Breed: Dogue de Bordeaux
Weight: 101 pounds
Current Location: Rowlett, Texas
Adoption Date: October 31, 2020
Adopted by: Brian and Anna Marie Pittman
He was brought to our attention 2 days ago. He was in a shelter in San Antonio an owner surrender, he came in without even having a name.
His condition is obvious and the reason is obvious too but good luck proving it. He was helped out of the shelter by a girl named Heather who is a volunteer for Austin Bulldog Rescue that specialize in English Bulldogs, they are responsible for helping this beautiful boy out of the shelter, we reached out to help because we all know that the Dogue De Bordeaux is a breed we have a great deal of experience with. Heather took this big boy to their vet at Acorn Hill Animal Hospital to examine him. We were informed that he is emaciated, covered in ticks and has this horrific infected wound around his leg. It is very clear that he was tethered and the worst thing possible happend. His leg became entangled in his tether with nobody to notice or care, it cut off the circulation, it wore a horrific wound in his leg, causing nerve damage and sadly the vet who examined him said he has no feeling in his foot. I sent the video to Dr. Reno and she said it looked like radial nerve damage and the outcome will most likely be very poor. How long hs he suffered with this? How long was his leg tangled? who knows but it didnt happen overnight and nothing was done to care for him other than taking him to the shelter which in iteself I suppose we can be grateful for.
We worked together with Austin Bulldog Rescue to bring him into our care and transfer him over to Dog Ranch Rescue where we will give him everything possible to help him with anything at all that he needs.
Ricky drove all the way down to San Antonio again to retrieve him from Heather and turn around and drive him towards our ER who can continue with pain meds and antibiotics that Austin Bulldog Rescue already began. We will transfer him in the morning to Dalls Veterinary Surgical Center to asses his leg and give us their best advice moving forward.
We are sickened, as Travis said it is a gut punch to look at him struggle with his leg that no longer works due to neglect. I know the outrage you all feel, and I know that people want someone to go after the owner, that task belongs to someone else. I opt to look forward to what can be done but I fear that this big boy will lose his leg, I hope to hear something otherwise but I am prepared to hear the worst.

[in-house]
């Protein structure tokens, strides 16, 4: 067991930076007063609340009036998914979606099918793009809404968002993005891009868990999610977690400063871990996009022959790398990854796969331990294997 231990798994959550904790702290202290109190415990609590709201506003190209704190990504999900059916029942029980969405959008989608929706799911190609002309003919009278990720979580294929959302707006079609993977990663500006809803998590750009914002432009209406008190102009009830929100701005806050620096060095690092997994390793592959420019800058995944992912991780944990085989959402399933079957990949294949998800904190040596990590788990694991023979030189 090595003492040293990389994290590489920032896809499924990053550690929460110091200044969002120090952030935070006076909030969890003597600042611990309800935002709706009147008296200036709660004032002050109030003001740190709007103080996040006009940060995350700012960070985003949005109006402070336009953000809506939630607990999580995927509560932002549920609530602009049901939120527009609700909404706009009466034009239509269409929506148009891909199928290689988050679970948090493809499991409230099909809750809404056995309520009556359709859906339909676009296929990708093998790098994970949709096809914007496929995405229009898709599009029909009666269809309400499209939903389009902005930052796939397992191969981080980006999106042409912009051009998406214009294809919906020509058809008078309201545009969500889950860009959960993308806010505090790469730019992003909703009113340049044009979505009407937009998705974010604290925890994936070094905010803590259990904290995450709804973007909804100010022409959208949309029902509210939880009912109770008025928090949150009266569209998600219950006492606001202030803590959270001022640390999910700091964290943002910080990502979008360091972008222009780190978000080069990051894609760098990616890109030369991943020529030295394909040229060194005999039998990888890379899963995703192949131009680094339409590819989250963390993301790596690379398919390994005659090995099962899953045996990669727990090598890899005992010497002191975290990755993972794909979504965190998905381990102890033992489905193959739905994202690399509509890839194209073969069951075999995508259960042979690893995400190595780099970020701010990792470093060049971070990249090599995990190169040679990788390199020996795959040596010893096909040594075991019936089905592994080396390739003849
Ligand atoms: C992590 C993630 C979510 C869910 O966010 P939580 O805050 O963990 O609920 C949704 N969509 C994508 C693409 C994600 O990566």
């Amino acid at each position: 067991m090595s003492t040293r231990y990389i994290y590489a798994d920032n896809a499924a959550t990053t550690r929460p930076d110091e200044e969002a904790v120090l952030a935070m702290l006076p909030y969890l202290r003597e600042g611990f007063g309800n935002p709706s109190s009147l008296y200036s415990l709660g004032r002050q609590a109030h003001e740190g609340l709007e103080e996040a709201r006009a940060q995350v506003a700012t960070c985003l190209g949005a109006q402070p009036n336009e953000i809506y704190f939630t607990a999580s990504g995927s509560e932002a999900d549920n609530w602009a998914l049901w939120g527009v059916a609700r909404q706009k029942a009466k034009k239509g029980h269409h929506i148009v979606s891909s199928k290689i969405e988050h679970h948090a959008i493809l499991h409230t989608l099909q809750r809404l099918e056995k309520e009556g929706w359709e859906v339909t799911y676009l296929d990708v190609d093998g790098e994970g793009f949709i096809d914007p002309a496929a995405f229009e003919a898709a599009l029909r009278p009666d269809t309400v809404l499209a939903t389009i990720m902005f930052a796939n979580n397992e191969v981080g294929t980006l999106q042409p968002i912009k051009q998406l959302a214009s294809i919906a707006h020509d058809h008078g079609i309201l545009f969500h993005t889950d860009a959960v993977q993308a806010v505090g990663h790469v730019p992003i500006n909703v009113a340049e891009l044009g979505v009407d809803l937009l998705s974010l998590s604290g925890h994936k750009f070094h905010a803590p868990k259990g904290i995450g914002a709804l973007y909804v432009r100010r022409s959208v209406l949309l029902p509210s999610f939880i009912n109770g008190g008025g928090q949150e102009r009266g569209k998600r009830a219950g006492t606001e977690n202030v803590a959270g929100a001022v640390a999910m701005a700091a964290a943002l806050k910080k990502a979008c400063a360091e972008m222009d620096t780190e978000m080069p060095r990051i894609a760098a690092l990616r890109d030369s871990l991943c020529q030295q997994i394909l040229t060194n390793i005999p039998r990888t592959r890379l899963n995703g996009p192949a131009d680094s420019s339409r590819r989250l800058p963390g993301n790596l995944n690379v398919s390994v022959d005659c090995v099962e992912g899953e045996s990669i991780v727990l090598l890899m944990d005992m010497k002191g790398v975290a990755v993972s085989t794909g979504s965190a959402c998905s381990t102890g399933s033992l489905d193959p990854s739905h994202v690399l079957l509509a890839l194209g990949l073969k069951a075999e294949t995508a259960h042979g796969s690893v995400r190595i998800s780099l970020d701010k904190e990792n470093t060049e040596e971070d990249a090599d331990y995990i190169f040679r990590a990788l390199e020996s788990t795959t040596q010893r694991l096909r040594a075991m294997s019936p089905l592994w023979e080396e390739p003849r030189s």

We will name him after a 20 year veteran police officer with the Plano Police Dept and who now serves as a Deputy Constable for Collin County. He can always be found with supply bags for the homeless to pass out whenever he comes across someone in need, and we feel like this is a good fit for this boy who is in wo much need himself.
Thank you to Heather, Austin Bulldog Rescue and Ricky for coming to his aid and bringin him into our care.
Welcome to Dog Ranch Rescue Joe Wolf
Ricky has safely picked up Joe Wolf and is enroute to the ER, his Eta will be 8:30. As you can see the wound on this leg is horrific and badly infected. I do want to talk about the potential of having to remove this leg just to give you some information on that. Lot’s of dogs live with 3 legs that is very, very true. Here is the difficult part, he is a Mastiff and they are large and heavy and carry the majority of their weight in their chest, they are referred to as a barrel chested breed. A large dog like a Dogue De Bordeaux has the dogs front legs carrying the majority of their body weight. Can he live without that leg? yes he can, but it won’t be a breeze like it would be with a dog that distributes its weight equally through his body. It will be cumbersome for him to move about, it will put a lot of wear on his leg that is healthy, but it’s certainly not impossible and if that is what he needs then that is what we will do.
The only good news is that he’s been dragging this leg around for a while, he is used to it, he has learned how to use it as a peg, like a crutch almost. There is a company that makes prosthetics for dogs, similar to a peg leg but I don’t know if this boy will even keep a portion of his leg to keep a prosthetic on. It’s all information we will be gathering as we work through the viability of his leg, and what is best for him and his future quality of life.